Tag Archives: rejection

What Rejection Really Means to Writers


How much pain will you endure to bring your writing into readers’ hands? Writers don’t have to suffer for our art, but we do have to endure rejection along the way. And rejection hurts. Literally. Neurological research demonstrates that social exclusion and physical pain trigger the same type of activity in the anterior cingulate and […]

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Don’t Worry About Writer’s Block: You Have Wings!


You have wings! Every time you throw yourself into space propelled by trust in the Divine and your willingness to express has been given to you to share, your wings grow stronger, your heart sings louder and your spirit soars higher.

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Too Much of a Good Thing


With the exception of chocolate (which you simply can’t get too much of), too much of a good thing can be another of the myriad, subtle forms of resistance. Obviously, we need to revise, polish and proof our writing before it goes out in the world. Even with the informality of a blog, it makes […]

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Rejection Means…


So what does rejection signify to us as writers? Logically, a rejection means nothing has changed. I’m not published in Magazine X, I send a query and get a rejection (or letter of declination as I sometimes call them) and I’m still not published in Magazine X. No change. Logically, the only thing a rejection […]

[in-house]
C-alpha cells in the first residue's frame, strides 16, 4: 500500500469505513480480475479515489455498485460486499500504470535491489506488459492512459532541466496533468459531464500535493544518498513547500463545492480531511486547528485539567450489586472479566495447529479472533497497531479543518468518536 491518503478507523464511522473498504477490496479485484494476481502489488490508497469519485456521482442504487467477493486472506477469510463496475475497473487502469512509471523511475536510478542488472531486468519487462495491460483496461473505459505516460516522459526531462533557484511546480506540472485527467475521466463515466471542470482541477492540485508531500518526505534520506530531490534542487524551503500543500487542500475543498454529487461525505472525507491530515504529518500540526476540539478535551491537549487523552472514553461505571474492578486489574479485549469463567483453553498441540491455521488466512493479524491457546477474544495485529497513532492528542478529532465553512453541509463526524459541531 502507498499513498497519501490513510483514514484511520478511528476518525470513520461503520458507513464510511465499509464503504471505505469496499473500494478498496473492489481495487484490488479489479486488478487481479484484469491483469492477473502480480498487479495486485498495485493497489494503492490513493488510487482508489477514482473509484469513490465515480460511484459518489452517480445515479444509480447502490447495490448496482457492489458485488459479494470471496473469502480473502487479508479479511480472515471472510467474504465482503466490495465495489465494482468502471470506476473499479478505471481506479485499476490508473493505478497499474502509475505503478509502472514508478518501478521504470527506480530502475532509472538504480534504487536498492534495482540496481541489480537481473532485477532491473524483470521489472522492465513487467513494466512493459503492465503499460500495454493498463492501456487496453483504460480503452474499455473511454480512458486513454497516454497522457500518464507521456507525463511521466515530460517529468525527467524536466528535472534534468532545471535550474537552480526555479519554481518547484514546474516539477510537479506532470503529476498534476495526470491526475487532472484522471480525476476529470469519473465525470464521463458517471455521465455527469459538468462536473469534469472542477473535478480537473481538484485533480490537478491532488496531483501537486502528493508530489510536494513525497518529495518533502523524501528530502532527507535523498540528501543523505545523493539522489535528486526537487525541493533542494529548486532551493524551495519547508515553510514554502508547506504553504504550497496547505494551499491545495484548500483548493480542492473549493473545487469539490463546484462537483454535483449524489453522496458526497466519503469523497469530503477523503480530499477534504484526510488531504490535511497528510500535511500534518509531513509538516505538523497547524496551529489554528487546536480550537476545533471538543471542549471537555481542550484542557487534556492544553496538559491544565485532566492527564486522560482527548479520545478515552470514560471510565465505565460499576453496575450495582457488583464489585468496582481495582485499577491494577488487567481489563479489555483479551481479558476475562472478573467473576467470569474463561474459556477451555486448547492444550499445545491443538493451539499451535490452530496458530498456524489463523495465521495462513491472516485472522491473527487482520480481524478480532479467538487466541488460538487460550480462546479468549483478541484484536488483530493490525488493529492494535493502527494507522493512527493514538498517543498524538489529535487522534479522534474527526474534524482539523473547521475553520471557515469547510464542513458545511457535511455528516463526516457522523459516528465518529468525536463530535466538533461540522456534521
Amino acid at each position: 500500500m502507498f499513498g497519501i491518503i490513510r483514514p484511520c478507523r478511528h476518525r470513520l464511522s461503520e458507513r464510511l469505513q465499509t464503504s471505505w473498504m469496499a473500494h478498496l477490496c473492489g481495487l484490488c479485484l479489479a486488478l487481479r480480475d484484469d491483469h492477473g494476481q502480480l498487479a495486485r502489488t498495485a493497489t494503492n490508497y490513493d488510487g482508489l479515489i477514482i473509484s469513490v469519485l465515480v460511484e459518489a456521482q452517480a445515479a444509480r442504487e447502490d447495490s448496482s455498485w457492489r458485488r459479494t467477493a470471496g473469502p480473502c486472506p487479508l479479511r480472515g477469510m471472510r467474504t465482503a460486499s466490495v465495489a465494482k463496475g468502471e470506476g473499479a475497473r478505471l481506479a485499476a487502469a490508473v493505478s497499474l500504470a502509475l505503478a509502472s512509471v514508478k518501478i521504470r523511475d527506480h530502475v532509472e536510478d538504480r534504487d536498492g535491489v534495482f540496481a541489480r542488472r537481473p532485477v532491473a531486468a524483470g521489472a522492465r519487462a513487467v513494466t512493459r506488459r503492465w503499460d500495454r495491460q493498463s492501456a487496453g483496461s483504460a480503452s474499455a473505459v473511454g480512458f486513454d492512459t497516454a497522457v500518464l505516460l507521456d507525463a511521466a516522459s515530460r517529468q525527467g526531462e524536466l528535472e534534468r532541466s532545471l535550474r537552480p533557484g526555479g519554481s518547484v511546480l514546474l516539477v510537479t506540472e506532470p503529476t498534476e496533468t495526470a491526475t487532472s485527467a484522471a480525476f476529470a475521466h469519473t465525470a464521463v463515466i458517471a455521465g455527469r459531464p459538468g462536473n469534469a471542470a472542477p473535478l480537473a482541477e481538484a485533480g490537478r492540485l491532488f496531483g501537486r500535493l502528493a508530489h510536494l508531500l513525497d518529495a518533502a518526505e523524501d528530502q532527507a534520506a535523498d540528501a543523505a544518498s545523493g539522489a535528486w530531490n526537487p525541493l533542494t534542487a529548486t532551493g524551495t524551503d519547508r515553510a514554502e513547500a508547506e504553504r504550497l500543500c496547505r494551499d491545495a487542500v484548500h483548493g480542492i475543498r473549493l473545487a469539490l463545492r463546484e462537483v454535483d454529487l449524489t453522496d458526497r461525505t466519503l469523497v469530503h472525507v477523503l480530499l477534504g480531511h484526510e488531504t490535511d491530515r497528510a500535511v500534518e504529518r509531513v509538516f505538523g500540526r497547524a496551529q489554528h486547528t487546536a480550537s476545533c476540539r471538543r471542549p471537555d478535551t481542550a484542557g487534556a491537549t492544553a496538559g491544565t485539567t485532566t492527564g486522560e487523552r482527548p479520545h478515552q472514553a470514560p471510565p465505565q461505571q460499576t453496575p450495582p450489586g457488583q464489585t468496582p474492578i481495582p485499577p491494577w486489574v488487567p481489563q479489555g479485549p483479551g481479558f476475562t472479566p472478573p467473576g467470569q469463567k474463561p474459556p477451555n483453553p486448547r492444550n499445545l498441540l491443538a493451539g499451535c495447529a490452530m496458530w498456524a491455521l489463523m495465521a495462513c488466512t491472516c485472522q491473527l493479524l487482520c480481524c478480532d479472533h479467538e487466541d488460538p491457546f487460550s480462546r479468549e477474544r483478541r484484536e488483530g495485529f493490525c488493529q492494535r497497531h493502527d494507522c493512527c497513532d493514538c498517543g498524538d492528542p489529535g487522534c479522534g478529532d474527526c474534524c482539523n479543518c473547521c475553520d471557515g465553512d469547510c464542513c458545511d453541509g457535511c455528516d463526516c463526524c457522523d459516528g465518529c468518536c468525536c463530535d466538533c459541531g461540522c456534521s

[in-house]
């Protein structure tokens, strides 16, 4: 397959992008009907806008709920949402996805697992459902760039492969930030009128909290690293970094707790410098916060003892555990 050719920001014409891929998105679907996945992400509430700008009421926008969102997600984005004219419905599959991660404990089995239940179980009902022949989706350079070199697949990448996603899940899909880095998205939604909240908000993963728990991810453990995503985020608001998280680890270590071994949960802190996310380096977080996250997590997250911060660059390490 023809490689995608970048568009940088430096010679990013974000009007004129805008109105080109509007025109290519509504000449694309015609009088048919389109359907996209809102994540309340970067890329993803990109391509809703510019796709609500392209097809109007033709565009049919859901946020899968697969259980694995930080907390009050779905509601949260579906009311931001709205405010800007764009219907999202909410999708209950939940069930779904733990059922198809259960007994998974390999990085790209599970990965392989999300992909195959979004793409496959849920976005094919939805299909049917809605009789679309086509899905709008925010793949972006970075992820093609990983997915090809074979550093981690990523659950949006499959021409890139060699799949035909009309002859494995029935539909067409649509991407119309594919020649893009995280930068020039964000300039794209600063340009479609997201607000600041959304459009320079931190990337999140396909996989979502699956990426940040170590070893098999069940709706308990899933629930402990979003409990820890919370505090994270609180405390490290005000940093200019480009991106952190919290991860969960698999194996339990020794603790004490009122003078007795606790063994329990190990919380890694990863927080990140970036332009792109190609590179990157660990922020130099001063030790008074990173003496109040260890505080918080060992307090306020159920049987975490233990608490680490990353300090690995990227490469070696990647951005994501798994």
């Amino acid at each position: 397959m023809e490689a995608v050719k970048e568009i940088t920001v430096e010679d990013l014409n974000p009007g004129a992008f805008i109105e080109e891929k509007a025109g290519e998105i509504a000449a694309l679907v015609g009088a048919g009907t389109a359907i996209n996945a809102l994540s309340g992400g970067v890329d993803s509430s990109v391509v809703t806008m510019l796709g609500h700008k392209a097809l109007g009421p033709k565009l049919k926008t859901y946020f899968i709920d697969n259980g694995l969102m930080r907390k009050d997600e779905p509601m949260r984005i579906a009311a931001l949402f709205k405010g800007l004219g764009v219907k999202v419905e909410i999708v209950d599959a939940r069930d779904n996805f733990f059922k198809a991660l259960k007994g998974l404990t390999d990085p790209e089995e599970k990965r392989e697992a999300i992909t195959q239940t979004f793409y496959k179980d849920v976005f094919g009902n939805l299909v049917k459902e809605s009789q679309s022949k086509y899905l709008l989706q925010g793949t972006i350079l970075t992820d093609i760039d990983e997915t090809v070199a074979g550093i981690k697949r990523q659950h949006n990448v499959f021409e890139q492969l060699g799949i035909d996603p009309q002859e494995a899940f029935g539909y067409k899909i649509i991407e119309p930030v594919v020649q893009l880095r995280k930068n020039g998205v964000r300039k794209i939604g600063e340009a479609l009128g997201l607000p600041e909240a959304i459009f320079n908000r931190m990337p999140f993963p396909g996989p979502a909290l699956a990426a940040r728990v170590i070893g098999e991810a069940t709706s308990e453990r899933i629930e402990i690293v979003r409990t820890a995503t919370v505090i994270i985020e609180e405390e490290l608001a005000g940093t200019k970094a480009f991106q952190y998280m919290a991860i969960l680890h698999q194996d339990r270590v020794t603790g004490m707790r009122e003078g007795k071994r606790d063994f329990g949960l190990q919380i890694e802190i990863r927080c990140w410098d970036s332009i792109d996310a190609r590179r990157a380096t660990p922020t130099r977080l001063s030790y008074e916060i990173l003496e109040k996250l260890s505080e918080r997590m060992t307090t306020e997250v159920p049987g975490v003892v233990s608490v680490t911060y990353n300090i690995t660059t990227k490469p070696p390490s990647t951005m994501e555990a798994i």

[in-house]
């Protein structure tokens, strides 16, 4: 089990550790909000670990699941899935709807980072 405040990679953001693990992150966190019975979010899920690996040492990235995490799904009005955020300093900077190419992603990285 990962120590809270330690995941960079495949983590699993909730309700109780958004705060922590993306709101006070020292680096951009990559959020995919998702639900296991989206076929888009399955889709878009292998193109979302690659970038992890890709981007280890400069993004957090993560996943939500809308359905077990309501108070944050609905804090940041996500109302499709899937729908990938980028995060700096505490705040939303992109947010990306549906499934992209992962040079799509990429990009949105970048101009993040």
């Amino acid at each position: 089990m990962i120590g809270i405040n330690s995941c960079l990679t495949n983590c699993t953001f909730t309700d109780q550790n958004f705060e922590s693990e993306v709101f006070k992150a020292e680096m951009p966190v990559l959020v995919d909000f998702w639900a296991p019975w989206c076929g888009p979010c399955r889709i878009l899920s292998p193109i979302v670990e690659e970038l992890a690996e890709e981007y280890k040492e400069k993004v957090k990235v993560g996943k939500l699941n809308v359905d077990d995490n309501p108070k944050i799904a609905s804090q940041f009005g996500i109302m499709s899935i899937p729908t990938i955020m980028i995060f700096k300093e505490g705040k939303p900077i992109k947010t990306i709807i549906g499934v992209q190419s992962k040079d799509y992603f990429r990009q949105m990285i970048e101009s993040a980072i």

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Oh Joy, Another Rejection!


Last week, I prepared a cover letter to accompany my novella to another magazine. The magazine’s guidelines said they rarely accept fiction over 9,000 words, but I’d met someone who had worked with the publication as a part-time copy editor and who said they do occasionally publish novellas, so I thought I’d give it a shot. […]

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Sic Transit the Writing Life


In ancient Rome, when a general or emperor achieved a major success, he was celebrated with a parade, called a Triumphus, where he rode a chariot pulled by white horses through the city while the crowds cheered. Two servants (probably slaves, this was ancient Rome after all) rode in the chariot with him – one […]

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